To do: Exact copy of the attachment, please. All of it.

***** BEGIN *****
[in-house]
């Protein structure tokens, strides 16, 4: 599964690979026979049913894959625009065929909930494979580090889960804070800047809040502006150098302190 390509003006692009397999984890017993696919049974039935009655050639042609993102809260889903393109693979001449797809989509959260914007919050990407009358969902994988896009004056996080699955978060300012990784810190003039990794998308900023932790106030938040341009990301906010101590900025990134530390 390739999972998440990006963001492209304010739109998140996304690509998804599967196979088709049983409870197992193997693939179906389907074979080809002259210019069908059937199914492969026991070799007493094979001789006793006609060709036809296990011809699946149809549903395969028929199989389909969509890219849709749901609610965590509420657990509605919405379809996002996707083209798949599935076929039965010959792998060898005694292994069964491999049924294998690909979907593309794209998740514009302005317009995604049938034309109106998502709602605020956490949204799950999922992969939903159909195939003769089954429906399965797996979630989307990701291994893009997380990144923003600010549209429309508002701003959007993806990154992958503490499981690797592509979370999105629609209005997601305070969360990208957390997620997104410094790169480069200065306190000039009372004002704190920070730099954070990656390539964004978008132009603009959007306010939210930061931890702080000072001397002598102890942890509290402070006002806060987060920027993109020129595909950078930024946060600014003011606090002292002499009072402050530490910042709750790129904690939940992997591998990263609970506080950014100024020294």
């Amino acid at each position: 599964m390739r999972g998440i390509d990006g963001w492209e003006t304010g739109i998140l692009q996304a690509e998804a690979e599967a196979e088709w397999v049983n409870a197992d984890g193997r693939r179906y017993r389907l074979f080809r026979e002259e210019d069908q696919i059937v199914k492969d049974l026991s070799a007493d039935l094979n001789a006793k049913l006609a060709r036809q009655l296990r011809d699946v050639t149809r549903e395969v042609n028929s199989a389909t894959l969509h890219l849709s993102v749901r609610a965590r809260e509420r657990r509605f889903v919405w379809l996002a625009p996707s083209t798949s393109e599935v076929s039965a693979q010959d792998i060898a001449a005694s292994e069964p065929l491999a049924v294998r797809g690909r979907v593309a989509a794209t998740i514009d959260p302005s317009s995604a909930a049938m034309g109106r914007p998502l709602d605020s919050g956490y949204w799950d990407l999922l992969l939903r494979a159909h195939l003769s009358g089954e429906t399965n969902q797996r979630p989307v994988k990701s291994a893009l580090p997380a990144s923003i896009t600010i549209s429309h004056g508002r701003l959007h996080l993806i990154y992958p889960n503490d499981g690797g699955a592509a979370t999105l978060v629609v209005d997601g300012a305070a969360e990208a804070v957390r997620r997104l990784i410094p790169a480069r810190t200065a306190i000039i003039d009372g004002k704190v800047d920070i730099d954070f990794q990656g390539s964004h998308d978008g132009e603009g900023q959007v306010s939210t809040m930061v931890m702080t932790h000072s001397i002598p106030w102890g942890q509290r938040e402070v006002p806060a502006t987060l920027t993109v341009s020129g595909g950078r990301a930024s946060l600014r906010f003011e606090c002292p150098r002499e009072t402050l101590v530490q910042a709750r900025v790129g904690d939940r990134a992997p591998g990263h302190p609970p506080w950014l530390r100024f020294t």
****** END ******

[in-house]
């Protein structure tokens, strides 16, 4: 599964690979026979049913894959625009065929909930494979580090889960804070800047809040502006150098302190 390509003006692009397999984890017993696919049974039935009655050639042609993102809260889903393109693979001449797809989509959260914007919050990407009358969902994988896009004056996080699955978060300012990784810190003039990794998308900023932790106030938040341009990301906010101590900025990134530390 390739999972998440990006963001492209304010739109998140996304690509998804599967196979088709049983409870197992193997693939179906389907074979080809002259210019069908059937199914492969026991070799007493094979001789006793006609060709036809296990011809699946149809549903395969028929199989389909969509890219849709749901609610965590509420657990509605919405379809996002996707083209798949599935076929039965010959792998060898005694292994069964491999049924294998690909979907593309794209998740514009302005317009995604049938034309109106998502709602605020956490949204799950999922992969939903159909195939003769089954429906399965797996979630989307990701291994893009997380990144923003600010549209429309508002701003959007993806990154992958503490499981690797592509979370999105629609209005997601305070969360990208957390997620997104410094790169480069200065306190000039009372004002704190920070730099954070990656390539964004978008132009603009959007306010939210930061931890702080000072001397002598102890942890509290402070006002806060987060920027993109020129595909950078930024946060600014003011606090002292002499009072402050530490910042709750790129904690939940992997591998990263609970506080950014100024020294």
């Amino acid at each position: 599964m390739r999972g998440i390509d990006g963001w492209e003006t304010g739109i998140l692009q996304a690509e998804a690979e599967a196979e088709w397999v049983n409870a197992d984890g193997r693939r179906y017993r389907l074979f080809r026979e002259e210019d069908q696919i059937v199914k492969d049974l026991s070799a007493d039935l094979n001789a006793k049913l006609a060709r036809q009655l296990r011809d699946v050639t149809r549903e395969v042609n028929s199989a389909t894959l969509h890219l849709s993102v749901r609610a965590r809260e509420r657990r509605f889903v919405w379809l996002a625009p996707s083209t798949s393109e599935v076929s039965a693979q010959d792998i060898a001449a005694s292994e069964p065929l491999a049924v294998r797809g690909r979907v593309a989509a794209t998740i514009d959260p302005s317009s995604a909930a049938m034309g109106r914007p998502l709602d605020s919050g956490y949204w799950d990407l999922l992969l939903r494979a159909h195939l003769s009358g089954e429906t399965n969902q797996r979630p989307v994988k990701s291994a893009l580090p997380a990144s923003i896009t600010i549209s429309h004056g508002r701003l959007h996080l993806i990154y992958p889960n503490d499981g690797g699955a592509a979370t999105l978060v629609v209005d997601g300012a305070a969360e990208a804070v957390r997620r997104l990784i410094p790169a480069r810190t200065a306190i000039i003039d009372g004002k704190v800047d920070i730099d954070f990794q990656g390539s964004h998308d978008g132009e603009g900023q959007v306010s939210t809040m930061v931890m702080t932790h000072s001397i002598p106030w102890g942890q509290r938040e402070v006002p806060a502006t987060l920027t993109v341009s020129g595909g950078r990301a930024s946060l600014r906010f003011e606090c002292p150098r002499e009072t402050l101590v530490q910042a709750r900025v790129g904690d939940r990134a992997p591998g990263h302190p609970p506080w950014l530390r100024f020294t």